More than 30 producers joined the range monitoring program and over 200 hours were spent in the field assisting producers with setting up self-sustaining range monitoring sites. Producers picked monitoring methods that were simple, efficient, and repeatable. Discussion about historic and current management practices was held and future management goals were planned in accordance with the producer’s goals and current resource base. Each producer in the program received a complimentary range monitoring kit that they will be able to utilize in following years.
Presentations were made at two field days and two winter meetings to 500 producers.
The facilitator also conducted a rangeland monitoring exercise at the North Dakota Range Camp to approximately 65 students.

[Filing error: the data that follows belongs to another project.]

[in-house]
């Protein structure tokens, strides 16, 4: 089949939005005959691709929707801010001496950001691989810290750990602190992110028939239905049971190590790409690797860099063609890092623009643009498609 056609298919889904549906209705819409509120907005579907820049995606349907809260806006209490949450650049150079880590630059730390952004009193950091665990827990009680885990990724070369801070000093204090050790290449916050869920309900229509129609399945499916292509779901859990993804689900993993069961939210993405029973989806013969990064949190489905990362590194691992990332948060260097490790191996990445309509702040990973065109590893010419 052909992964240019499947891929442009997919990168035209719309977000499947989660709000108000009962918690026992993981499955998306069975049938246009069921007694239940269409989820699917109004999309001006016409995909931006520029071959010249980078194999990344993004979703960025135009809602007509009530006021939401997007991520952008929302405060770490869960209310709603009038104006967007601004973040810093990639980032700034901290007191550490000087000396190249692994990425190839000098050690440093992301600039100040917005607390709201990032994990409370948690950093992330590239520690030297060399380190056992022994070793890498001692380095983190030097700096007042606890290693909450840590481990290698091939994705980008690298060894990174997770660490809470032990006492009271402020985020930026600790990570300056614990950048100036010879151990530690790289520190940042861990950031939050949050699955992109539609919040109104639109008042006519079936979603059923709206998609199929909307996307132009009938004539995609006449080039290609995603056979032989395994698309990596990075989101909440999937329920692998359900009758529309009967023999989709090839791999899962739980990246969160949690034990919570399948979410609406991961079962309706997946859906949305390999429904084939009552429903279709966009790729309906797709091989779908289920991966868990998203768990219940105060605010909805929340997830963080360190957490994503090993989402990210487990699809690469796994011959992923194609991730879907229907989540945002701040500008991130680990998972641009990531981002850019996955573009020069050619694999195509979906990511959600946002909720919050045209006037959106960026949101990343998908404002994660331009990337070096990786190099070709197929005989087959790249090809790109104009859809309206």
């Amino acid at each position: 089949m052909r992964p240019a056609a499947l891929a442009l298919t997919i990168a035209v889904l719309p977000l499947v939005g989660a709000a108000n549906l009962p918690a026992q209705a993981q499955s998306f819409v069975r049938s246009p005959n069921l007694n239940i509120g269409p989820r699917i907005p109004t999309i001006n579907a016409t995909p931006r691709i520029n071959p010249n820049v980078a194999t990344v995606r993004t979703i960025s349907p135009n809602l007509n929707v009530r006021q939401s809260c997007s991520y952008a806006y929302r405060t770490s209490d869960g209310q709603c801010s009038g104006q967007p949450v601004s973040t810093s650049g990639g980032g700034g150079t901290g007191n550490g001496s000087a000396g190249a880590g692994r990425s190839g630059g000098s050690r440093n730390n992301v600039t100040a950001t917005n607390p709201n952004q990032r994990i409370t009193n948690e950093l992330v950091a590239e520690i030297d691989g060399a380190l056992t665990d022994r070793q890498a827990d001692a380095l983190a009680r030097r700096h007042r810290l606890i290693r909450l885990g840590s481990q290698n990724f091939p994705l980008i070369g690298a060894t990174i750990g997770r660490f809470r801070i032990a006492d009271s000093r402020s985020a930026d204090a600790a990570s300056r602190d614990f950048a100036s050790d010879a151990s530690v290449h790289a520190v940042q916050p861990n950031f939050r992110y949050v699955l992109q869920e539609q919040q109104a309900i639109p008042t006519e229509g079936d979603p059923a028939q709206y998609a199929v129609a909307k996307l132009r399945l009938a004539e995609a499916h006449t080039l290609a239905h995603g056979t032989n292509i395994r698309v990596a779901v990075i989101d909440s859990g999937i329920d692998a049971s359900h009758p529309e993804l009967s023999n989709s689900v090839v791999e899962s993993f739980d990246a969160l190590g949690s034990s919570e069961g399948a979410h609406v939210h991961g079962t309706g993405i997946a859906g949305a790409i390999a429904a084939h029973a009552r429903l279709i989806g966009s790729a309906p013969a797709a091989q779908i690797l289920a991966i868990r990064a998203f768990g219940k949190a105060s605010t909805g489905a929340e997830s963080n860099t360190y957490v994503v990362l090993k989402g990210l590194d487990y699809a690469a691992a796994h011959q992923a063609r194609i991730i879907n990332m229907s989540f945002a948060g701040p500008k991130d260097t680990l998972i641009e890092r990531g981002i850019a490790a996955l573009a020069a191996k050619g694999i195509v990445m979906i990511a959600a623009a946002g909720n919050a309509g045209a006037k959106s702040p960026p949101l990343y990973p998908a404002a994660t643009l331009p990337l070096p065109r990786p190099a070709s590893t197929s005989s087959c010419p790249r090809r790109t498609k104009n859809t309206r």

Educational & Outreach Activities
Hancock, Amanda., and Jeff Printz. 2005. Rangeland Monitoring: Seventeen Indicators of Rangeland Health. NDSU Central Grasslands Research Extension Center 2005 Grass & Beef Research Review. pp.18-20.
Hancock, Amanda. Transitions: Adaptive Rangeland Health Monitoring. NDSU Central Grasslands Research Extension Center 2006 Grass & Beef Research Review. pp.27-28.
Kreft, Brian. 2005. Livestock Management in a Whole-Enterprise Management System. NDSU Central Grasslands Research Extension Center 2005 Grass & Beef Research Review. pp.7-8.
Kreft, Brian., Paul E. Nyren, and Eric Devuyst. 2006. Livestock Management in a Whole-Enterprise Management System. NDSU Central Grasslands Research Extension Center 2006 Grass & Beef Research Review. pp.5-8.
Areas needing additional study
The issue of record keeping should be addressed. This seemed to create some resistance among producers. Many discussions took place between the committee and the researchers regarding the development of a simpler way to maintain cattle performance and range monitoring records.
Water was trucked to the swath grazing study which was used to prolong the late fall and early winter grazing. The program pointed to a need for water quality and quantity.